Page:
David T.S. Fraser muses on the privacy law issues raised by photographing or filming individuals in public places:
It’s an issue that has come up in all the discussions about Google Street View and other street imaging products out there on the ‘net. … Obviously, taking photos of people raises privacy issues but I don’t have much of a problem when photos are taken in public places. People simply have diminished expectations of privacy on a public street … when the images are being taken primarily of places and the people are incidental, I don’t think this is what privacy laws were designed to protect us against.
The matter can be of particular significance when filming movie and television projects in public spaces where identifiable individuals (who are not hired performers or extras) are clearly depicted in the background. The traditional approach counsels getting all identifiable individuals to sign a release (and, generally, preventing people who don’t sign a release from appearing on camera); failing that, the posting of clearly-marked signs advising pedestrians that they are entering a filming location where they may be photographed can be an acceptable alternative.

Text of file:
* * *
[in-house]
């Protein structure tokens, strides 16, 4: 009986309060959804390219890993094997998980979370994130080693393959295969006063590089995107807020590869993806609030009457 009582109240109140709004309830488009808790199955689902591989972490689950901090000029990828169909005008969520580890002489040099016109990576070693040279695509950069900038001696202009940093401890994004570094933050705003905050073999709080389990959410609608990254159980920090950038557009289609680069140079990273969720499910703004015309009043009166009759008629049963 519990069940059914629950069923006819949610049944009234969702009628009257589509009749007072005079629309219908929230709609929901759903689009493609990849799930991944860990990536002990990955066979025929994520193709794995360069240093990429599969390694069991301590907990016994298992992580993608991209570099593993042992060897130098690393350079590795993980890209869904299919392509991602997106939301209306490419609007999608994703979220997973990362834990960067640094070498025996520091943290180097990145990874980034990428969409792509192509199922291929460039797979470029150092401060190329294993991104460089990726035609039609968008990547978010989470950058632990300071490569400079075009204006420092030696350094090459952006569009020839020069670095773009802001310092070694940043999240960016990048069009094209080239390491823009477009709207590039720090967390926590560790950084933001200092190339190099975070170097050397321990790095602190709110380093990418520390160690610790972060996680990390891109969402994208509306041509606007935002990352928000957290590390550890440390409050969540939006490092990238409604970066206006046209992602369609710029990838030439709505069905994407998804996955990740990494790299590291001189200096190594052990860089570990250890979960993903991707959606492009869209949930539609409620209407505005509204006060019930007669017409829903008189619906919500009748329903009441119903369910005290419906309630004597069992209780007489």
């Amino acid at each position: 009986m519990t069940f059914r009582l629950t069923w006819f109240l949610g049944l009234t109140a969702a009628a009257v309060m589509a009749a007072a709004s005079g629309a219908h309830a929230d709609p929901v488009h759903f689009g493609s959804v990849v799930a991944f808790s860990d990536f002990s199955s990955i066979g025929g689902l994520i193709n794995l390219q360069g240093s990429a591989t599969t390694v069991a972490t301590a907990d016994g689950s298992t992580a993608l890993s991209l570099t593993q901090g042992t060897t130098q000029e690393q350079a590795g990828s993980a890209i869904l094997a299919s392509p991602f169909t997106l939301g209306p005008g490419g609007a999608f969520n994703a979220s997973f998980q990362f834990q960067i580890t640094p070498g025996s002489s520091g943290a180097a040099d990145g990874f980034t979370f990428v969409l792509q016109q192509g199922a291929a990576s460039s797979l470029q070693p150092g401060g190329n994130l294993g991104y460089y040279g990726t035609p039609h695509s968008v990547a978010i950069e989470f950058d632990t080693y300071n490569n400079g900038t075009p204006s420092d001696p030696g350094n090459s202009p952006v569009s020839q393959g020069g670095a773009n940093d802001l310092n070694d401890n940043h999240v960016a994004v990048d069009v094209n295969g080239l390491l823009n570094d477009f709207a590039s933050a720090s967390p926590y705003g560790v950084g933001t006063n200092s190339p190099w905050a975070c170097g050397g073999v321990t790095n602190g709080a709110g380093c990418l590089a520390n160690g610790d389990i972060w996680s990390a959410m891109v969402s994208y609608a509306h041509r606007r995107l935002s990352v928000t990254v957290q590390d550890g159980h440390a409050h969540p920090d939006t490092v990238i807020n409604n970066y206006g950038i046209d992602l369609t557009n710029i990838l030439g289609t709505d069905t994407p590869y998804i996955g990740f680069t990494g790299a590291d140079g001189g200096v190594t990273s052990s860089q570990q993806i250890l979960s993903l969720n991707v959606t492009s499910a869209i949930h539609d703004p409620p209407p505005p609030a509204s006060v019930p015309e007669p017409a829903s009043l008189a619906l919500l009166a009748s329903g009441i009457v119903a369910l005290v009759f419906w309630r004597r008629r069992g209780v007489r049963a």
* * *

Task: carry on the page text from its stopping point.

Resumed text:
Fraser points to Section 4(2) of the primary federal privacy statute, the Personal Information Protection and Electronic Documents Act (PIPEDA), which excludes from the application of PIPEDA uses of personal information for “journalistic, artistic or literary purposes”. However, as he notes in the comments, even if PIPEDA does not apply, there are still common law “appropriation of personality” tort concerns (for a discussion, see, eg, Robert G. Howell, “Publicity Rights in the Common Law Provinces of Canada” 18 Loyola of Los Angeles Entertainment Law Journal 487) and also invasion of privacy tort concerns. To that we can add, at least in the Province of Quebec, concerns arising under the Quebec Charter of Human Rights and Freedoms, as outlined in the Supreme Court of Canada decision in Aubry c. Éditions Vice‑Versa,  1 SCR 591, wherein the Court held that an individual’s right of privacy was violated by the publication of a photograph of the individual when she was seated on the steps of a public library.